TVBA is a non-profit organization that provides community, advocacy, and education for those interested in raising honey bees and supporting their presence in the environment.
TVBA members meet monthly on the last Tuesday of the month at 6:00PM (social and question time until 7:00pm), when a special educational presentation begins. (In July we have picnic and hands-on Bee Day instead of the usual meeting. ) **No meeting in December. Meetings held at Jessie Mays Community Center in North Plains.
Annual membership in TVBA costs $20 per household and goes from January 1 through December 31. Benefits include our monthly newsletter, access to meetings and to the Honey House, our fully-equipped honey extraction facility.
The TVBA Honey House is a fabulous community asset we maintain. Extraction equipment is available to all members, normally from mid-July through Labor Day. We have manual extractors available to check out for short-term use year-round as well.
To sign up, go here.
A potential threat to honey
bee colonies in Oregon
Ask an Expert!
Have a question about bees and beekeeping that our club can't answer? Perhaps the Oregon Master Beekeeper Program can help. Click here for more information.
Please join us online in June for our online virtual membership meeting at 6pm on Tuesday, July 27.
We'll have an expert presentation and as always we'll be talking about beekeeping basics as we prepare for each season of bee stewardship.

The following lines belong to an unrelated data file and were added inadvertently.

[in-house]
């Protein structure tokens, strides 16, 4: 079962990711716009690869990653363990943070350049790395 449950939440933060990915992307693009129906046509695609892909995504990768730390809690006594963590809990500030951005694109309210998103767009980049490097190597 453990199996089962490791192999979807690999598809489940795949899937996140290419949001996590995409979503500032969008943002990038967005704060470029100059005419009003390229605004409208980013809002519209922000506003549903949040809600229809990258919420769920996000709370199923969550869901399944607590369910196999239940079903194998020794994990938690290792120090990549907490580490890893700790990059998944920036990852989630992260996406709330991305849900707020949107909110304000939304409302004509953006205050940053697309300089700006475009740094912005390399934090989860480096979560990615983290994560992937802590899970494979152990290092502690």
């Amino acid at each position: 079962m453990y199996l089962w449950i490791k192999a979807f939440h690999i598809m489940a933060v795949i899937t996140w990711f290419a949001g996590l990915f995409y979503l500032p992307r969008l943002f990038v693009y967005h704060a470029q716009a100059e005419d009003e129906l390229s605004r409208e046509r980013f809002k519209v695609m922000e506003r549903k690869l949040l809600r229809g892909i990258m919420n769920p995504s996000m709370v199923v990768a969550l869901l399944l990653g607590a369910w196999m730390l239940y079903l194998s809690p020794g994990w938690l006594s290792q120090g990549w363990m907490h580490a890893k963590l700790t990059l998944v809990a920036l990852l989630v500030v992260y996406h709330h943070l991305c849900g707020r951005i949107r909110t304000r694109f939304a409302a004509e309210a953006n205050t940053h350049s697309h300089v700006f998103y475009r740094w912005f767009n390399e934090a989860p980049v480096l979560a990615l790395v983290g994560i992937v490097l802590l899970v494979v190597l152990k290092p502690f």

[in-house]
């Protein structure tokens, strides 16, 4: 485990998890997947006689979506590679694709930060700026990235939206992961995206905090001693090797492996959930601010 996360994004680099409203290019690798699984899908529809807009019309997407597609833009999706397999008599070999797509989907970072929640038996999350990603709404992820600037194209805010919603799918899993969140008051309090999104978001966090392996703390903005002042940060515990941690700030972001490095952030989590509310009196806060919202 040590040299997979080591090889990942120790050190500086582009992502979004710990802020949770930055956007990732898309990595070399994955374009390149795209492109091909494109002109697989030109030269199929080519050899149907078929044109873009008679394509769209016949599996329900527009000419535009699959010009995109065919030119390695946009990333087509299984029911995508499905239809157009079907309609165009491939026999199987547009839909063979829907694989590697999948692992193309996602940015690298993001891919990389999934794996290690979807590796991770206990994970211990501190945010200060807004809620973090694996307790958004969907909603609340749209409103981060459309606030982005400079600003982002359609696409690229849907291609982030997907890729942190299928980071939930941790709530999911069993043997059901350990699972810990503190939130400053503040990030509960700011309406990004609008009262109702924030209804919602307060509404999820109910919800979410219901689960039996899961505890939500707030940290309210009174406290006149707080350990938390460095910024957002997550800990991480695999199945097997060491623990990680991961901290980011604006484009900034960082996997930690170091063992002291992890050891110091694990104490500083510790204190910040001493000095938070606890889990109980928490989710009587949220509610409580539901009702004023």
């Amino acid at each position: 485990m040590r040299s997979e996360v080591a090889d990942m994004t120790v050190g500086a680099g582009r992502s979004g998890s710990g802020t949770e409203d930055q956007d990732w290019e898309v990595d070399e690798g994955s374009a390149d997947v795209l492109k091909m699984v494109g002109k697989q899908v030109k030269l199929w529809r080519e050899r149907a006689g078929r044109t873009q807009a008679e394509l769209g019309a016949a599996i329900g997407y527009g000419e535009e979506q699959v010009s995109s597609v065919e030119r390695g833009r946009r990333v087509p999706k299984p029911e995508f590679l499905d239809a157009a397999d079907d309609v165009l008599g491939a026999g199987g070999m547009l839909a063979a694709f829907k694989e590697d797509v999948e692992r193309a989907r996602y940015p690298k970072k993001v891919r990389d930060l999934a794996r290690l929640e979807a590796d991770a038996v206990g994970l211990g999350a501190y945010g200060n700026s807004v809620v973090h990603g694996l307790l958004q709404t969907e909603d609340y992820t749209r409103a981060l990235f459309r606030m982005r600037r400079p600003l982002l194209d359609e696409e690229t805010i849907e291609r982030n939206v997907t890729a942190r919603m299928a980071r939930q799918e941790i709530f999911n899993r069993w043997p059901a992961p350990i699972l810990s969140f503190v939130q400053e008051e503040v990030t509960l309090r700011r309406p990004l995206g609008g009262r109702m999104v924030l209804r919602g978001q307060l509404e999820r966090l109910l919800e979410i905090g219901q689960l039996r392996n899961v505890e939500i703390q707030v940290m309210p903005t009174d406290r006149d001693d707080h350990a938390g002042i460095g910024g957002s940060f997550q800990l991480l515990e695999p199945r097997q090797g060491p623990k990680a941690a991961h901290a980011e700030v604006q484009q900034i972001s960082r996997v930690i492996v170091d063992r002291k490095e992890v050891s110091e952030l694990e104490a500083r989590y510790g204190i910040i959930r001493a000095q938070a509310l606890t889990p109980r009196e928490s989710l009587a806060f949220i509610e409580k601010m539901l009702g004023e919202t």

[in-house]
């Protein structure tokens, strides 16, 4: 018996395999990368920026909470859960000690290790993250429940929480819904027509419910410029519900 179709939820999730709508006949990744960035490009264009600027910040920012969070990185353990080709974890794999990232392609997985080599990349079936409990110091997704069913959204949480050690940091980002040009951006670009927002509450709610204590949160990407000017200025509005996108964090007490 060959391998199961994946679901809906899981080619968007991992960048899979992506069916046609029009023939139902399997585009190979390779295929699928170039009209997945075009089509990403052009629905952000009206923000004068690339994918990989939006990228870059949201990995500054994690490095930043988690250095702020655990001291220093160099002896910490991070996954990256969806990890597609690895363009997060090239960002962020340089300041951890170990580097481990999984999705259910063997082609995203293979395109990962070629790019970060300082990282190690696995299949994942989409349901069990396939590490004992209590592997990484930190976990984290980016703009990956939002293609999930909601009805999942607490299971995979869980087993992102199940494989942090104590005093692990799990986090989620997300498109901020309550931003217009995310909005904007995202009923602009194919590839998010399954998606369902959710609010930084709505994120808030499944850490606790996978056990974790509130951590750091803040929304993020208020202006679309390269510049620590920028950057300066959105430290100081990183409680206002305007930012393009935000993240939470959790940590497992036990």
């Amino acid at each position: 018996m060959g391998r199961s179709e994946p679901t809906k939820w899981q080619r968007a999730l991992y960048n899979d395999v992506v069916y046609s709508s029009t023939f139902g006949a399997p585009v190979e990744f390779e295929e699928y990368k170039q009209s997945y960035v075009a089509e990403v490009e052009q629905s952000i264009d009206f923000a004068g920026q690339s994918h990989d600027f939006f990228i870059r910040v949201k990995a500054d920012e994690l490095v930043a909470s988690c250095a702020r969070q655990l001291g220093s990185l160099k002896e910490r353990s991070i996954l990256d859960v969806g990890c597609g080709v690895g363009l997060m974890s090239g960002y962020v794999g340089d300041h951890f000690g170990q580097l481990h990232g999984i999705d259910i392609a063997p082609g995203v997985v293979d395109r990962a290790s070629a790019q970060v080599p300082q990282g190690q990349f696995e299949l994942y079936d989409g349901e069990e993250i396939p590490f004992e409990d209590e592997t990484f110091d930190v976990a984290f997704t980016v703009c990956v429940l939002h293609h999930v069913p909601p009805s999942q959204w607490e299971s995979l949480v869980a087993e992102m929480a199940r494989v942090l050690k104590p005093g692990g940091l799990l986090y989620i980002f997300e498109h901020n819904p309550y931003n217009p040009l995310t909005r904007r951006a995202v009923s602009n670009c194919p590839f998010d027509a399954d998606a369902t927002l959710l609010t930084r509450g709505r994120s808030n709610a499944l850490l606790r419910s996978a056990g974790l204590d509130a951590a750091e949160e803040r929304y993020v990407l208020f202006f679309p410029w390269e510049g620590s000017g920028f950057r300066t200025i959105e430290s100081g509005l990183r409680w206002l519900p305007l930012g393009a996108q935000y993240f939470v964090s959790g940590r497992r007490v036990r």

LINK TO JULY NEWSLETTER
REPORT A SWARM!
It’s Honey Bee Swarm Season! What is a honeybee swarm? During the spring and summer months, honey bees will increase their populations in order to harvest the season’s pollen and nectar flows and also to propagate their species. Seeing a bee swarm is a really magical event! A swarm is led by a queen bee and for the first few minutes looks like a bee tornado. Then the group lands in a clump (see photo) while scout bees look for a great new home. A swarm may remain in a temporary location for a few hours or a day or more, depending on weather conditions and scout success. Once the scout bees find a new home location, they will inform the swarm, which will move on to that new home.
Should I be scared if I see a swarm?
Honey bees are a stinging insect and can be defensive if provoked or threatened; however, swarms tend to be docile as they have no home to protect. If you encounter a swarm, simply enjoy them from a comfortable distance or better yet, call a local beekeeper to come collect them!
Please don't spray pesticide on a honey bee swarm! The bees will depart on their own as soon as they can. They are extremely beneficial to our environment as pollinators. A beekeeper will gladly come remove them, and might reward you with a jar of local honey! What should you do if you see or have a honey bee swarm in your area or backyard?
Be sure to register/renew as a TVBA member for 2021 to access all your member benefits!